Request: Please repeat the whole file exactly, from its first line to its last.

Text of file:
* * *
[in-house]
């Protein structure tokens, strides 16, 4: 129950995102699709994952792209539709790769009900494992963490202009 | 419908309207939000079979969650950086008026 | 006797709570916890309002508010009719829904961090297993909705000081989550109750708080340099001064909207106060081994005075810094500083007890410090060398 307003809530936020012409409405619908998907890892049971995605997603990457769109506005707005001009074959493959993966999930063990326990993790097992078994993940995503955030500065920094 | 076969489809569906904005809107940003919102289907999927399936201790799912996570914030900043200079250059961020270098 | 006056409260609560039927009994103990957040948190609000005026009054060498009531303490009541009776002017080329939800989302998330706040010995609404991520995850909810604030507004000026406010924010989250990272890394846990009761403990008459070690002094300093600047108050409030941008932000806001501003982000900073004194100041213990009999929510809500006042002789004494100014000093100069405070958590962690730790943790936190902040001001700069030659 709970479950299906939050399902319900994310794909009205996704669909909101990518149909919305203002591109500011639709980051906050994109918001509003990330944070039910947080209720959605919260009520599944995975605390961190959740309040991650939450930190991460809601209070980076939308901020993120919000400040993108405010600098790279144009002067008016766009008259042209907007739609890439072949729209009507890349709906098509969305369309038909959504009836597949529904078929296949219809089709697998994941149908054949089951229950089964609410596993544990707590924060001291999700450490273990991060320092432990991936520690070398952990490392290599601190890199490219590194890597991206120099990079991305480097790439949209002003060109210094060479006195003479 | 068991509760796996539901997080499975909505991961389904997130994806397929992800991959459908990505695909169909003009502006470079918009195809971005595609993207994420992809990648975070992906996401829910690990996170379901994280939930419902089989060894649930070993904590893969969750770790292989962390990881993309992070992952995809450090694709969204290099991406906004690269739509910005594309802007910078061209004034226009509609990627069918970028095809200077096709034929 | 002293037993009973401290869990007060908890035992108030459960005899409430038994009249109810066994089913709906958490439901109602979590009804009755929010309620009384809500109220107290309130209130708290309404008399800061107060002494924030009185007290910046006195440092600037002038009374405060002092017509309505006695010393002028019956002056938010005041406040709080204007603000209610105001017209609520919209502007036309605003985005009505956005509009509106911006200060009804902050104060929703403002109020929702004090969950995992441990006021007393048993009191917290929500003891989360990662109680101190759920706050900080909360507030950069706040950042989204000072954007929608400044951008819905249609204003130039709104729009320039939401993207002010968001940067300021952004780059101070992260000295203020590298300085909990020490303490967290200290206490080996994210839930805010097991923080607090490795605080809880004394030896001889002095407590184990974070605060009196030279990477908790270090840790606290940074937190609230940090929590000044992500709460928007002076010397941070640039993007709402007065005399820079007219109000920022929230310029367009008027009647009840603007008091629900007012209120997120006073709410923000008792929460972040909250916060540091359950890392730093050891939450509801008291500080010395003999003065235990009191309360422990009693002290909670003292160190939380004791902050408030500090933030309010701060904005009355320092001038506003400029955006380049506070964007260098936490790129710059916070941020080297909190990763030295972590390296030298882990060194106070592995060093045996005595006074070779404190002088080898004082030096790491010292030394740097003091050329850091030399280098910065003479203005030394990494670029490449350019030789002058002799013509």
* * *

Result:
[in-house]
């Protein structure tokens, strides 16, 4: 129950995102699709994952792209539709790769009900494992963490202009 | 419908309207939000079979969650950086008026 | 006797709570916890309002508010009719829904961090297993909705000081989550109750708080340099001064909207106060081994005075810094500083007890410090060398 307003809530936020012409409405619908998907890892049971995605997603990457769109506005707005001009074959493959993966999930063990326990993790097992078994993940995503955030500065920094 | 076969489809569906904005809107940003919102289907999927399936201790799912996570914030900043200079250059961020270098 | 006056409260609560039927009994103990957040948190609000005026009054060498009531303490009541009776002017080329939800989302998330706040010995609404991520995850909810604030507004000026406010924010989250990272890394846990009761403990008459070690002094300093600047108050409030941008932000806001501003982000900073004194100041213990009999929510809500006042002789004494100014000093100069405070958590962690730790943790936190902040001001700069030659 709970479950299906939050399902319900994310794909009205996704669909909101990518149909919305203002591109500011639709980051906050994109918001509003990330944070039910947080209720959605919260009520599944995975605390961190959740309040991650939450930190991460809601209070980076939308901020993120919000400040993108405010600098790279144009002067008016766009008259042209907007739609890439072949729209009507890349709906098509969305369309038909959504009836597949529904078929296949219809089709697998994941149908054949089951229950089964609410596993544990707590924060001291999700450490273990991060320092432990991936520690070398952990490392290599601190890199490219590194890597991206120099990079991305480097790439949209002003060109210094060479006195003479 | 068991509760796996539901997080499975909505991961389904997130994806397929992800991959459908990505695909169909003009502006470079918009195809971005595609993207994420992809990648975070992906996401829910690990996170379901994280939930419902089989060894649930070993904590893969969750770790292989962390990881993309992070992952995809450090694709969204290099991406906004690269739509910005594309802007910078061209004034226009509609990627069918970028095809200077096709034929 | 002293037993009973401290869990007060908890035992108030459960005899409430038994009249109810066994089913709906958490439901109602979590009804009755929010309620009384809500109220107290309130209130708290309404008399800061107060002494924030009185007290910046006195440092600037002038009374405060002092017509309505006695010393002028019956002056938010005041406040709080204007603000209610105001017209609520919209502007036309605003985005009505956005509009509106911006200060009804902050104060929703403002109020929702004090969950995992441990006021007393048993009191917290929500003891989360990662109680101190759920706050900080909360507030950069706040950042989204000072954007929608400044951008819905249609204003130039709104729009320039939401993207002010968001940067300021952004780059101070992260000295203020590298300085909990020490303490967290200290206490080996994210839930805010097991923080607090490795605080809880004394030896001889002095407590184990974070605060009196030279990477908790270090840790606290940074937190609230940090929590000044992500709460928007002076010397941070640039993007709402007065005399820079007219109000920022929230310029367009008027009647009840603007008091629900007012209120997120006073709410923000008792929460972040909250916060540091359950890392730093050891939450509801008291500080010395003999003065235990009191309360422990009693002290909670003292160190939380004791902050408030500090933030309010701060904005009355320092001038506003400029955006380049506070964007260098936490790129710059916070941020080297909190990763030295972590390296030298882990060194106070592995060093045996005595006074070779404190002088080898004082030096790491010292030394740097003091050329850091030399280098910065003479203005030394990494670029490449350019030789002058002799013509």